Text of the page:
Court Upholds Ind. District's Bible-Distribution Policy

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A federal district judge has upheld an Indiana school district's longstanding policy of allowing members of the Gideon organization to distribute Bibles to students on school grounds.

In a May 7 opinion, U.S. District Judge Allen Sharp ruled that the Rensselaer Central School Corporation's practice cannot be viewed "as an endorsement of the Christian faith."

Permitting the Gideons to offer Bibles to students "is no more an endorsement of Christianity than allowing Little League baseball to disseminate its materials endorses the national pastime," the judge wrote.

Franklin A. Morse 2nd, an Indiana Civil Liberties Union lawyer who represented the parent who sued the district on behalf of his children, said the ruling would be appealed. He noted that other courts have prohibited the distribution of Bibles in public schools.

Decades-Old Policy

Rensselaer officials admitted the Gideons to classrooms under a policy that grants all groups except for Satan worshippers access to schools to provide information.

The Gideons have given Bibles annually to Rensselaer 5th graders "for so many decades that no one can remember when" the practice began, Judge Sharp noted.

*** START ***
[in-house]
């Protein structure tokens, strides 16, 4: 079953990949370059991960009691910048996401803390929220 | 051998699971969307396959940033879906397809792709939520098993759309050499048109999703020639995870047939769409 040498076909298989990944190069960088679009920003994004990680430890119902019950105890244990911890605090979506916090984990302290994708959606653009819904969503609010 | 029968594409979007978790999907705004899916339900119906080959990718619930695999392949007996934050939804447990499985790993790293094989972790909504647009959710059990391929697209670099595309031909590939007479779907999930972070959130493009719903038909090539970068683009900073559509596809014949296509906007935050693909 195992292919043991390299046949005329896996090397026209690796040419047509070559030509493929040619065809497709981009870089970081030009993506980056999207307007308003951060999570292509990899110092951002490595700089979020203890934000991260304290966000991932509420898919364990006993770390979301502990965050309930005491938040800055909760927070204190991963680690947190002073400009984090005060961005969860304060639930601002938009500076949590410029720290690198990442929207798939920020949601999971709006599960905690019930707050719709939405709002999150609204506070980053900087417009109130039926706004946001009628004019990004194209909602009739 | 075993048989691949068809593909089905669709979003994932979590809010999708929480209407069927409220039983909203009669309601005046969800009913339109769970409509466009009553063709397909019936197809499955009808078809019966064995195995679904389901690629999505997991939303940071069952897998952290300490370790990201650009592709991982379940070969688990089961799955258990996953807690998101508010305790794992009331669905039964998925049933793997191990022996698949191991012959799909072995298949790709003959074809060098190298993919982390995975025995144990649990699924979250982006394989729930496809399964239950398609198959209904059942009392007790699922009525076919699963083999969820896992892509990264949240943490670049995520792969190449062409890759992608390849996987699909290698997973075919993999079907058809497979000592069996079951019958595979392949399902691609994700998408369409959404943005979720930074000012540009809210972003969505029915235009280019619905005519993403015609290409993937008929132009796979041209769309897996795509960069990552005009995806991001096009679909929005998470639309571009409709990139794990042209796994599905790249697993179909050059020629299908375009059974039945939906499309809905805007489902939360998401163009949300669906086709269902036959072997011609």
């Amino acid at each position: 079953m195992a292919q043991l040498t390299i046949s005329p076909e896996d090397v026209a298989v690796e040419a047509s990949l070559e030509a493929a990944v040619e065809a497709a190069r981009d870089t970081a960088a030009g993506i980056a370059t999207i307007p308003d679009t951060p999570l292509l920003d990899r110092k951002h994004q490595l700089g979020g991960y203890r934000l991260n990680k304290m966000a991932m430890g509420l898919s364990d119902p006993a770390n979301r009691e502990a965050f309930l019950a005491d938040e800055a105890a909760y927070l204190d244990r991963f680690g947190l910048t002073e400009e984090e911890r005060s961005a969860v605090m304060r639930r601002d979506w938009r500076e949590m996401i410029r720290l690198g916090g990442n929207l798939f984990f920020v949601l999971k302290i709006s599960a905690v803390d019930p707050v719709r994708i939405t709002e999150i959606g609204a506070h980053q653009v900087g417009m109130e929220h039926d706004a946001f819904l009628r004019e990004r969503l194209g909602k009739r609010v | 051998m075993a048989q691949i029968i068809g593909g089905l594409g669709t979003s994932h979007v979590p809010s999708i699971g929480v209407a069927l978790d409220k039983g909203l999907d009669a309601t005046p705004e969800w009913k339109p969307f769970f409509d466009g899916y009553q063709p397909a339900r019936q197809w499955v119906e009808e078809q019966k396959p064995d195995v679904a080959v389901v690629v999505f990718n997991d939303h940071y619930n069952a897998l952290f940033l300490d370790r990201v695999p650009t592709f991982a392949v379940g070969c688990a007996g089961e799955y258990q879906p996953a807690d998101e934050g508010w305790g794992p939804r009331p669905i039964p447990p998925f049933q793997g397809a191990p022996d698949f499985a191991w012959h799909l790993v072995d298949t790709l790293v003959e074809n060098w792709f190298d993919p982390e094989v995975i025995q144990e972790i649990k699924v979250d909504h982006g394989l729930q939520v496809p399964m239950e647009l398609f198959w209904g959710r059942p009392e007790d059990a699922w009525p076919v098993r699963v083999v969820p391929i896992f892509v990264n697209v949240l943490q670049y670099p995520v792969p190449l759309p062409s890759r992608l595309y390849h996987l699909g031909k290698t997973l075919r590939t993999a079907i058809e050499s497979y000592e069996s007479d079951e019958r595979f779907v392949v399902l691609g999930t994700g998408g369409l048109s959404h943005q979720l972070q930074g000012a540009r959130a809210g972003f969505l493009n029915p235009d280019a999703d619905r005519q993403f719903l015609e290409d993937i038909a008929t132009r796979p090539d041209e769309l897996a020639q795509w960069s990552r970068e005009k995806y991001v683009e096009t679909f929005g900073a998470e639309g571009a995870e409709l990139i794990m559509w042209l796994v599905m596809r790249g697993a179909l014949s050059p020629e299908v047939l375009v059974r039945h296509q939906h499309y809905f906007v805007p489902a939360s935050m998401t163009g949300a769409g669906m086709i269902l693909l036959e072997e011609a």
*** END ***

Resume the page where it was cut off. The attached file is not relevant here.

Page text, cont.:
During the Bible distribution, the judge said, Gideon members addressed students "for no longer than a couple of minutes" and gave Bibles only to those who wanted them. Teachers remained in the classroom as silent observers, he wrote.

"The school system's policy permitting the dissemination of literature of many local groups, whether of a religious affiliation or not, thus cannot reasonably be said to be an endorsement of any particular secular or religious viewpoint," he wrote.

Granting some local organizations access to schools while denying it to religious groups "would be manifestly hostile to religion," Judge Sharp added.

'Captive Audience'

Allen H. Berger, the parent who filed the suit, said the Rensselaer district is allowing a particular religious group "to proselytize the cap4tive audience" of public-school students.

"I find that offensive, especially as it involves relatively unsophisticated young children," said Mr. Berger, a professor and an assistant vice president at St. Joseph's College of Rensselaer, founded by a Roman Catholic religious order.

The Gideons voluntarily stopped distributing Bibles in the Rensselaer schools shortly after Mr. Berger objected in 1990. Judge Sharp ruled that that development did not render the case moot because the district's policy remained in effect.

John R. Price, the school district's lawyer, said Judge Sharp's decision would likely be upheld on appeal because this "is a clear case on both the law and the facts."

Vol. 10, Issue 36, Page 5

Published in Print: May 29, 1991, as Court Upholds Ind. District's Bible-Distribution Policy
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